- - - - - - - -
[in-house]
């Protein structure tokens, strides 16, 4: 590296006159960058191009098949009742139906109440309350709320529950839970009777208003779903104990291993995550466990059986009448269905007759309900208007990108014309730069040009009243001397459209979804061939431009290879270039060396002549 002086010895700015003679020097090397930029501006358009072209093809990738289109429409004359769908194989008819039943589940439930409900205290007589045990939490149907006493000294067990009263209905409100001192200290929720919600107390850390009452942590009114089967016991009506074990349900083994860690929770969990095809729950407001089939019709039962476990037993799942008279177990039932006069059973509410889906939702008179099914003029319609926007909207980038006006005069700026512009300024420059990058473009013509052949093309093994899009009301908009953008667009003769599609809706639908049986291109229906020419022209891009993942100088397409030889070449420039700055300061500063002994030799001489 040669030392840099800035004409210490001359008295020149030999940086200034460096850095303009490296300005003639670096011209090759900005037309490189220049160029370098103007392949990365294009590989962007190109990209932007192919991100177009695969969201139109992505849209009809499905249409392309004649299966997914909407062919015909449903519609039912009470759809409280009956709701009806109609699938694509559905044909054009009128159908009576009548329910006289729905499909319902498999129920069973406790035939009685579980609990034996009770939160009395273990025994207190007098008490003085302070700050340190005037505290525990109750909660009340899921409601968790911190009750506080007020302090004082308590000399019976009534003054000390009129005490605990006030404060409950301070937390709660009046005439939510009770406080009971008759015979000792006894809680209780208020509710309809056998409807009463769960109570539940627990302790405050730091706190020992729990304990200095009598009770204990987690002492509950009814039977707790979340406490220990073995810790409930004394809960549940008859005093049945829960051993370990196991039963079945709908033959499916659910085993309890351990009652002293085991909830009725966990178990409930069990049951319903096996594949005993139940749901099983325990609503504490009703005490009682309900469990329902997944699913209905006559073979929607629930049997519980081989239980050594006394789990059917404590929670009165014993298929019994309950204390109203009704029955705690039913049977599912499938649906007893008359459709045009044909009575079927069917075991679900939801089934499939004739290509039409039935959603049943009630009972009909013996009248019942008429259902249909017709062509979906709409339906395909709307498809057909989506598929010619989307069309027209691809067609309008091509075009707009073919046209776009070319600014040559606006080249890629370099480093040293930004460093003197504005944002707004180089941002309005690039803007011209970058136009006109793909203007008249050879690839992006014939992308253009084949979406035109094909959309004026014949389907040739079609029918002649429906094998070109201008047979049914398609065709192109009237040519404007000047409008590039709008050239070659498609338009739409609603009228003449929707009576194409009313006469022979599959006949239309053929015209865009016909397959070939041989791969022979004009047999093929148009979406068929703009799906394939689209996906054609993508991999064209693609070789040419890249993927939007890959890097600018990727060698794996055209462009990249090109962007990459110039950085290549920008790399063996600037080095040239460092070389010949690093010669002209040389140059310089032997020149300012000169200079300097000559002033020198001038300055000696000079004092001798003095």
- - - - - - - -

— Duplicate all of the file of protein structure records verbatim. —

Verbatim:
[in-house]
């Protein structure tokens, strides 16, 4: 590296006159960058191009098949009742139906109440309350709320529950839970009777208003779903104990291993995550466990059986009448269905007759309900208007990108014309730069040009009243001397459209979804061939431009290879270039060396002549 002086010895700015003679020097090397930029501006358009072209093809990738289109429409004359769908194989008819039943589940439930409900205290007589045990939490149907006493000294067990009263209905409100001192200290929720919600107390850390009452942590009114089967016991009506074990349900083994860690929770969990095809729950407001089939019709039962476990037993799942008279177990039932006069059973509410889906939702008179099914003029319609926007909207980038006006005069700026512009300024420059990058473009013509052949093309093994899009009301908009953008667009003769599609809706639908049986291109229906020419022209891009993942100088397409030889070449420039700055300061500063002994030799001489 040669030392840099800035004409210490001359008295020149030999940086200034460096850095303009490296300005003639670096011209090759900005037309490189220049160029370098103007392949990365294009590989962007190109990209932007192919991100177009695969969201139109992505849209009809499905249409392309004649299966997914909407062919015909449903519609039912009470759809409280009956709701009806109609699938694509559905044909054009009128159908009576009548329910006289729905499909319902498999129920069973406790035939009685579980609990034996009770939160009395273990025994207190007098008490003085302070700050340190005037505290525990109750909660009340899921409601968790911190009750506080007020302090004082308590000399019976009534003054000390009129005490605990006030404060409950301070937390709660009046005439939510009770406080009971008759015979000792006894809680209780208020509710309809056998409807009463769960109570539940627990302790405050730091706190020992729990304990200095009598009770204990987690002492509950009814039977707790979340406490220990073995810790409930004394809960549940008859005093049945829960051993370990196991039963079945709908033959499916659910085993309890351990009652002293085991909830009725966990178990409930069990049951319903096996594949005993139940749901099983325990609503504490009703005490009682309900469990329902997944699913209905006559073979929607629930049997519980081989239980050594006394789990059917404590929670009165014993298929019994309950204390109203009704029955705690039913049977599912499938649906007893008359459709045009044909009575079927069917075991679900939801089934499939004739290509039409039935959603049943009630009972009909013996009248019942008429259902249909017709062509979906709409339906395909709307498809057909989506598929010619989307069309027209691809067609309008091509075009707009073919046209776009070319600014040559606006080249890629370099480093040293930004460093003197504005944002707004180089941002309005690039803007011209970058136009006109793909203007008249050879690839992006014939992308253009084949979406035109094909959309004026014949389907040739079609029918002649429906094998070109201008047979049914398609065709192109009237040519404007000047409008590039709008050239070659498609338009739409609603009228003449929707009576194409009313006469022979599959006949239309053929015209865009016909397959070939041989791969022979004009047999093929148009979406068929703009799906394939689209996906054609993508991999064209693609070789040419890249993927939007890959890097600018990727060698794996055209462009990249090109962007990459110039950085290549920008790399063996600037080095040239460092070389010949690093010669002209040389140059310089032997020149300012000169200079300097000559002033020198001038300055000696000079004092001798003095």